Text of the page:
TexasKayakFisherman.com est. 2000

Kayak fishing the Lone Star State...


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By NativeSon
#2261333
karstopo wrote:I found this Neolt Drafting table by the dumpster behind my office. There’s nothing wrong with it other than it was dirty. I cleaned it up and it’s now a tying table. Even comes with a view of the water. ImageImage


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Good to see I'm not the only scrounger out there. It's amazing what people throw out.
I guess I just hate seeing usable stuff go to the landfill.
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By Cuervo Jones
#2261547
Good question about the down-turned hook eye. I dunno. But here are some more dries. Some of Gary Lafontaine’s Shroud in #14.
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By Roger S
#2261556
Up-eye hooks: Used for happy flies.
Down-eye hooks: Used for sad flies
Straight eye hooks: Can only be used for flies that do NOT use flamboyant colors, boa feathers or beads ... roadkill, kevlar thread and manly materials only !!!
:dance:
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By Cuervo Jones
#2261631
That’s a mighty nice muddler!
Here’s today’s work. Some #12 Chernobyl Ants in anticipation of a trip to the Green River next month. I first saw this pattern at the shop there in Dutch John in 2000. Couldn’t believe how simple it looked and how awesomely inappropriate the name was. But by gods they catch fish!!!
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By Kayak Kid
#2261642
I've not had much luck with Chernobyl ants....,except when fishing the tail water of the San Juan below Navaho dam. And, I really had lots of luck there!

Wading the water and bumping into all those large, fly weary rainbows was always exciting. But a long cast up river with an all black chernoble ant behind twenty five inches of very light leader always got me Hooke up to some good fish.
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By karstopo
#2261647
I like the muddler, the ants, and the tip on fishing the San Juan.

I’ve gotten into stacking and spinning deer hair. It’s been stimulating putting various colors of deer hair on top of the next. I’m starting to think I like the colorful ones more than the fish do. Does that muddler float or sink? It looks similar in some ways to the divers I’ve be working on. The next batch I do I swear I’m not going to layer so much or pack too tight. My loose, rough, low floating, neutrally buoyant ones have been fishing better than the more fancy ones I’ve done lately.

One of the first trout flies (and only) I ever tied up was a few Chernobyl ants. I like yours better. Mine didn’t have those wispy wings. I don’t believe mine ever saw action. Tying those ants got me into the craft stores. I’ve got a nice stack of craft foam now. I must of gotten the bad foam that comes without preloaded mojo because I don’t remember catching anything on any fly I’ve made out of foam.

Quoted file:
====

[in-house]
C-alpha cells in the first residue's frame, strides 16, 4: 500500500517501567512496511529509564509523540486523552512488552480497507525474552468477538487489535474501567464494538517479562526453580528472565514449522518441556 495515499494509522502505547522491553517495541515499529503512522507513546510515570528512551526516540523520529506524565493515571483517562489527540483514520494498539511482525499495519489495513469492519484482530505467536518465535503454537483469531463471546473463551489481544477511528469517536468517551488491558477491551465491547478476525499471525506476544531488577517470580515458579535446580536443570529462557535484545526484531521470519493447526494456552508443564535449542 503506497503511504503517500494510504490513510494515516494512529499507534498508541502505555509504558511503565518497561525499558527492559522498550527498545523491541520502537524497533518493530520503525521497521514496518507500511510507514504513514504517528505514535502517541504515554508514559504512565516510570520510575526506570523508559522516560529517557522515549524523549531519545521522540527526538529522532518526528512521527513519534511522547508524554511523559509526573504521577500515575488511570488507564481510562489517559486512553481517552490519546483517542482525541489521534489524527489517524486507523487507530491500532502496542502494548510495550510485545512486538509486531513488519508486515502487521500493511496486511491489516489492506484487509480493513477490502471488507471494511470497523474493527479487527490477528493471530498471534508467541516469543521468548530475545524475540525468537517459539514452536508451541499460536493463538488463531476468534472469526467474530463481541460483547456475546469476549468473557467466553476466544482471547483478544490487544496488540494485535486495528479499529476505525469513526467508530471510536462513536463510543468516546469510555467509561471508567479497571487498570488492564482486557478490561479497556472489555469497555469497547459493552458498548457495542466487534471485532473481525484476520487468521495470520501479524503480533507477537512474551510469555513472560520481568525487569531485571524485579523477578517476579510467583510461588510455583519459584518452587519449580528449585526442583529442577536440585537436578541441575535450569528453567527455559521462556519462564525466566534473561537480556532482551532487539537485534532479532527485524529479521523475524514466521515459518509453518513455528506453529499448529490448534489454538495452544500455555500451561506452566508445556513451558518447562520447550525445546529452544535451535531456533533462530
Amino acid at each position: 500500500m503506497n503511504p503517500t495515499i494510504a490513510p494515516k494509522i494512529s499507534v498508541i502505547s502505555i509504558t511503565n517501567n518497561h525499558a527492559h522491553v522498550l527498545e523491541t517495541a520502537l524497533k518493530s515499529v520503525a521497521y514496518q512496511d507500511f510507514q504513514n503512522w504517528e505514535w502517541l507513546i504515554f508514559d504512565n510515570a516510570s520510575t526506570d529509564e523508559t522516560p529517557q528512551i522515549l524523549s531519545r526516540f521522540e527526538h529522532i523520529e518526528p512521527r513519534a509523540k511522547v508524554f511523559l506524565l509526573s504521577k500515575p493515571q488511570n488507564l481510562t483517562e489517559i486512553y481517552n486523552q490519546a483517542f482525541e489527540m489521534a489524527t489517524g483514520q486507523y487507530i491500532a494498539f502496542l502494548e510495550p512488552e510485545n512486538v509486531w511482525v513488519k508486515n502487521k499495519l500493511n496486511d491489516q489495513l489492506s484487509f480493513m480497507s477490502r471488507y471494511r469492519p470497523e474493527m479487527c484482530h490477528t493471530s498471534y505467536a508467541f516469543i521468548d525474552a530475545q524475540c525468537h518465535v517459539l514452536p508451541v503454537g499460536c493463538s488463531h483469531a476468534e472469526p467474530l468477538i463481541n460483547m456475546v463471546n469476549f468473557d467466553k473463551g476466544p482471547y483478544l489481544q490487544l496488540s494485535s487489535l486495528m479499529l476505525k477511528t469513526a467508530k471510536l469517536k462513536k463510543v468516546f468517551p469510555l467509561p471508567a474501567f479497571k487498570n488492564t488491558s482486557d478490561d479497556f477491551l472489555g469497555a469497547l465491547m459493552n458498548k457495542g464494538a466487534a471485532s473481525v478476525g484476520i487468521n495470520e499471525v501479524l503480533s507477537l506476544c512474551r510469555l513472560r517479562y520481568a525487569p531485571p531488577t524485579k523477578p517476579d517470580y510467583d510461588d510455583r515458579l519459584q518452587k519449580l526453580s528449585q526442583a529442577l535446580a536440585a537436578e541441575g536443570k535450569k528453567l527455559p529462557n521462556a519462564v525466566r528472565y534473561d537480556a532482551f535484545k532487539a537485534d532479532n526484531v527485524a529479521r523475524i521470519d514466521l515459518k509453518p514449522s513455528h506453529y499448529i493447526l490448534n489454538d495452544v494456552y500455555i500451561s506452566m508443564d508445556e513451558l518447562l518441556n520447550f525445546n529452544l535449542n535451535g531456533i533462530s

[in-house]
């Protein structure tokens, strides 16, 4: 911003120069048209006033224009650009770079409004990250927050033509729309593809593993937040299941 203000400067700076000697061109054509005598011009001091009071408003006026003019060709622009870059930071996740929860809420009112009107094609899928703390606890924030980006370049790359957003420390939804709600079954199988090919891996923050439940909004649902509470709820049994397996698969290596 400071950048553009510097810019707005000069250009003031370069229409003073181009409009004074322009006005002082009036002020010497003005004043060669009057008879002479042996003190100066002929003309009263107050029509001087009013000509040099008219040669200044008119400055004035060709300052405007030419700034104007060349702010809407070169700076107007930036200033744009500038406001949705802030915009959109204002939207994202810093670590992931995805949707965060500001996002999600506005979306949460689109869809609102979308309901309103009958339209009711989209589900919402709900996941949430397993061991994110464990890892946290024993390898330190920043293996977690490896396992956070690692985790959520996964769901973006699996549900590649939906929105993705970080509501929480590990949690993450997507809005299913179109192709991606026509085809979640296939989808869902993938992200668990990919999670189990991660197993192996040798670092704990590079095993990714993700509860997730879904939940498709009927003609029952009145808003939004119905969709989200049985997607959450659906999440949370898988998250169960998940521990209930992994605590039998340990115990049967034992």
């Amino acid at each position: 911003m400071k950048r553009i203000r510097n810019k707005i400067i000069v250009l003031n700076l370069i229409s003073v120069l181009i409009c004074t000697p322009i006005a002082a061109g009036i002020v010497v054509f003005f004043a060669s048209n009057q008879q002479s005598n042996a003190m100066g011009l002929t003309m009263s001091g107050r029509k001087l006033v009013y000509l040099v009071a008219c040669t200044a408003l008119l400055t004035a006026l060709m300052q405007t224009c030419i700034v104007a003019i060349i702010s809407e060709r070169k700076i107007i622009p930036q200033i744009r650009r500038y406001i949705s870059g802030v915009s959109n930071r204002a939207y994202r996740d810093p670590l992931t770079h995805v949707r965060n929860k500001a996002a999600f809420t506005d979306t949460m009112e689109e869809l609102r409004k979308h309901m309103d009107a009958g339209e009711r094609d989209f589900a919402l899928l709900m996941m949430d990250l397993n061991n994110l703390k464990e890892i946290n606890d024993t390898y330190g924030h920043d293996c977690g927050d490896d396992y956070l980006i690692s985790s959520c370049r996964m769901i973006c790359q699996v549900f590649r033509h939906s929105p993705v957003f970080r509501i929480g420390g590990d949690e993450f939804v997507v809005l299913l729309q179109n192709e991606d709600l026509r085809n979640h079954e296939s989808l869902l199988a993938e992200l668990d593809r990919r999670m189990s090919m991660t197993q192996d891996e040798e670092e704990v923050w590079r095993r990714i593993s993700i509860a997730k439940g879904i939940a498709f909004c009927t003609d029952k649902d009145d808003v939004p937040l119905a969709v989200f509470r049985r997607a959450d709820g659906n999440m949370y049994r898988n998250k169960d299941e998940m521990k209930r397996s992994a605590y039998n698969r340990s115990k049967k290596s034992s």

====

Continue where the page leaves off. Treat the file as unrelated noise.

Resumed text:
The story about the Chernobyl ants working below the dam on the San Juan makes me want to go there more. I’ve been nearby on many occasions, but have never made the short drive over. Drifting little foam ants seems appealing. Standing in a river amidst interesting scenery has its appeal. I really haven’t done enough of it to be mad at the trout. I can’t ever seem to get down to the business of fishing in mountain and high desert country. Too many other distractions get in the way. Are there trout gulags or re-education camps where I can get my mind right? I don’t usually have trouble with trying to torture bass or redfish, the animosity works both ways, but trout are just there enjoying their river and the scenery and we are brothers in that. Maybe someday I’ll get to a saturation point on the sights and smells of the west and really get down to fishing.

Anyway, I sure like the stories and flies and photos of the fish and scenery.
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By Cuervo Jones
#2261654
The wing helps the Chernobyl land upright, otherwise, being a surf board-shaped piece of foam on a hook, it lands upside down half the time. Try the ones you have for sunfish and bass, Karst. They chomp Chernobyl patterns like there’s no tomorrow. Maybe they know something we don’t. Now I’m worried.
I never fished the San Juan. Keep thinking I should. Just never find the time. And the crowds freak me out. Somebody might try talking to me while I’m finishing. Or cast over my line. Or throw rocks at me on account of my tendency to sing ABBA tunes as I drift flies at trouts.
My terrestrial tying continued last night with some Lafontaine foam beetles. I tried them years ago and didn’t feel very confident in them. But I’m going to give them another shot this summer on some mountain lakes in Wyoming. Hopefully I’m not abducted by a UFO while I’m camping up there. Wish me luck!
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By Roger S
#2261660
Does that muddler float or sink?

I like my muddlers to sink and will fish them on a sinking line at times. I try to not pack or use too much hair so they water log quickly and become neutrally buoyant. Lost my pics when my old PC died or I could show you how good they work as a streamer.